Most folks however, are not going hold a long passive hamstring stretch and immediately pop up into a heavy set of back squats or deadlifts. Proper stretching of the muscle requires breathing, relaxation, and a parasympathetic state to be performed correctly. Odds are that what most folks consider stretching is more like jamming their connective tissues, ligaments, and joints into aggressive end range of motion and uncomfortably holding them there until the pain is overwhelming. The positions are wrong. The intensity is too high. The body doesn’t relax. Stretching is not achieved.

Performing proper stretching has actually been shown to IMPROVE strength as the muscle is able to contract properly and generate force through a greater range of motion. But when and how should it be done? Let’s move on to myth #2.

Myth #2 Stretching should not be performed before exercise or sport.

Stretching before exercise or sport can actually increase performance. The key is knowing how long to stretch. A meta-analyses of studies around stretching and the ability to generate strength or power in subsequent effort found some pretty clear data.

Holding stretches for less than 30 seconds had no negative effect on the ability to jump, sprint, or produce force in resistance training movements. Holding stretches for 30 seconds or longer lead to decreases in the ability to produce force with longer stretch times leading to more significant decrease.

Key Takeaway: Perform dynamic stretching and short duration static stretching before exercise or sport. Take the muscles through a progressively increasing range of motion to improve circulation and prepare the body for performance.

Myth #3 Stretching increases risk of injury

Based on the first two myths being debunked you probably know where this one is heading… The idea that stretching increases risk of injury is tied in with the lack of knowledge around proper timing and execution of stretching protocols. In fact in today’s society where we spend more time sitting, in poor positions, with our shoulders hunched and necks cranked forward as we peer at our cellphones and computer screens.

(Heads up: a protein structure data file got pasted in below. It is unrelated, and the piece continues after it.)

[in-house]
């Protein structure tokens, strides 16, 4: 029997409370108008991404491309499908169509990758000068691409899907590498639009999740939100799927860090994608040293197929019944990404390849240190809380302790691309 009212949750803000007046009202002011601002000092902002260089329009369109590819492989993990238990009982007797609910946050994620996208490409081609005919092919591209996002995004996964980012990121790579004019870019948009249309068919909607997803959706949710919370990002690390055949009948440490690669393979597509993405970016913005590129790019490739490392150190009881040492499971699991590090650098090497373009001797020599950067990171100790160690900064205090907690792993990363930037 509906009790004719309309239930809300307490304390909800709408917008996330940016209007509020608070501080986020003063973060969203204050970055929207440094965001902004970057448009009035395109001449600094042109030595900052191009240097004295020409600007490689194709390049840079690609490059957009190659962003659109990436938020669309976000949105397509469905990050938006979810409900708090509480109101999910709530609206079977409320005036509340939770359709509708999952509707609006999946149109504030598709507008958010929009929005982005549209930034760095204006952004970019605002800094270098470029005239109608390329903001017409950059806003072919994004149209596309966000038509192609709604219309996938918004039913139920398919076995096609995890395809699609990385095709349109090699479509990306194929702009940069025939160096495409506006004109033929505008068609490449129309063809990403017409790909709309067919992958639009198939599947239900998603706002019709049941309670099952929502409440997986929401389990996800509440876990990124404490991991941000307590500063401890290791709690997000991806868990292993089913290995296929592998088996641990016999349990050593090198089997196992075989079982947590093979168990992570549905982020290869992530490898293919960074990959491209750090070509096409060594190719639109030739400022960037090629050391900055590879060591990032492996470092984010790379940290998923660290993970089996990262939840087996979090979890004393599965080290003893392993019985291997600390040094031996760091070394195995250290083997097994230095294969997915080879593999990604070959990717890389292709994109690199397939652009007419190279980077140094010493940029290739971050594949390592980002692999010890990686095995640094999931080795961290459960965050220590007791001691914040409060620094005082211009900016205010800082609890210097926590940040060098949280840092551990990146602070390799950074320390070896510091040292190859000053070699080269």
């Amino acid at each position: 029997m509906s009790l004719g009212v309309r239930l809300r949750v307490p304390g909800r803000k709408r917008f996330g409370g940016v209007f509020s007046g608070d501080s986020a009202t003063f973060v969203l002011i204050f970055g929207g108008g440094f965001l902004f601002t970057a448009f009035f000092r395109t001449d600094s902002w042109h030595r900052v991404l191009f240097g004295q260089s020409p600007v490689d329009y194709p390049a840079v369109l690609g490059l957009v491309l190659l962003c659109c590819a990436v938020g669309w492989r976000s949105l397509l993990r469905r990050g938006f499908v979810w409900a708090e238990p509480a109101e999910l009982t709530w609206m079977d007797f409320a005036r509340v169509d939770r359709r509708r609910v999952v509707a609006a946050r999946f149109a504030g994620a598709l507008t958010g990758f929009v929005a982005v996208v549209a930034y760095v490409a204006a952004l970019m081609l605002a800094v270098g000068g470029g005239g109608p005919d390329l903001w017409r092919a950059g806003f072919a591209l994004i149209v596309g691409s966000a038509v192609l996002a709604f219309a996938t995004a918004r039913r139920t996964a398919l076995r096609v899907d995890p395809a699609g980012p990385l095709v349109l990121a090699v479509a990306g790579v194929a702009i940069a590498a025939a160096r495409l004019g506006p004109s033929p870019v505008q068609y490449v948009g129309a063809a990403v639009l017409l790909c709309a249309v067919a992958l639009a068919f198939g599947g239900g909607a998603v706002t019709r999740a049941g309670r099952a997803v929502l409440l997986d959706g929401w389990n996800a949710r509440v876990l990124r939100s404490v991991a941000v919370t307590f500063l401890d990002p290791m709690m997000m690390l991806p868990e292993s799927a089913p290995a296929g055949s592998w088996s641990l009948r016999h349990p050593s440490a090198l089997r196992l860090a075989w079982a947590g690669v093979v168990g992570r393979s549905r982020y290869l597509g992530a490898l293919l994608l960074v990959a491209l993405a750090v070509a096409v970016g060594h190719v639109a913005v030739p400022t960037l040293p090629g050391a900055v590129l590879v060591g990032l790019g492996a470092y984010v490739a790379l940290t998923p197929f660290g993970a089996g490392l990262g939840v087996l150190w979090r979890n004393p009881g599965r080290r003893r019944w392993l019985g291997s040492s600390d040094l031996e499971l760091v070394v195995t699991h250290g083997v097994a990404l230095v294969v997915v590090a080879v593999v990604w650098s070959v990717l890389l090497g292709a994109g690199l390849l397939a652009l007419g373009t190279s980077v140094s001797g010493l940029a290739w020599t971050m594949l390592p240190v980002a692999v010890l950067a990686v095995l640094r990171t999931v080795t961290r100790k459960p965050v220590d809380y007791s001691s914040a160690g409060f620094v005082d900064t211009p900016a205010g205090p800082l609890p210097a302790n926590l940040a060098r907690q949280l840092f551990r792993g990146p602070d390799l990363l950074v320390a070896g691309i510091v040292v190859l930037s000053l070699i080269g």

We’ve already established a dynamic stretching and short duration (< :30 seconds) static stretching routine can help prepare the body for performance, but there is a huge benefit to longer duration static stretching post workout and during active recovery sessions. By addressing some commonly tight muscles like the pectoralis or psoas we are able to correct our bodies posture and alignment. Stretching these two muscles helps provide stability to the hip and shoulder joints and can significantly decrease injury risk.

So now that we’ve debunked some of the common myths around stretching you should feel confident about incorporating stretching into your training. If you need help with stretching, mobility, or any other training needs consider connecting with one of our trainers to find a plan that works for you.

5 Superfoods To Boost Your Training


As an athlete, businessman or super mom you are always looking for a competitive edge. When it comes to your diet you should employ the same strategy. Superfoods are foods that have more benefit than the energy they provide from carbs, fat, and protein. Superfoods contain vitamins, minerals, and other key phytonutrients that support your training make these foods even more worth your while to eat. By incorporating these foods in your diet you are giving yourself an advantage in your training and recovery.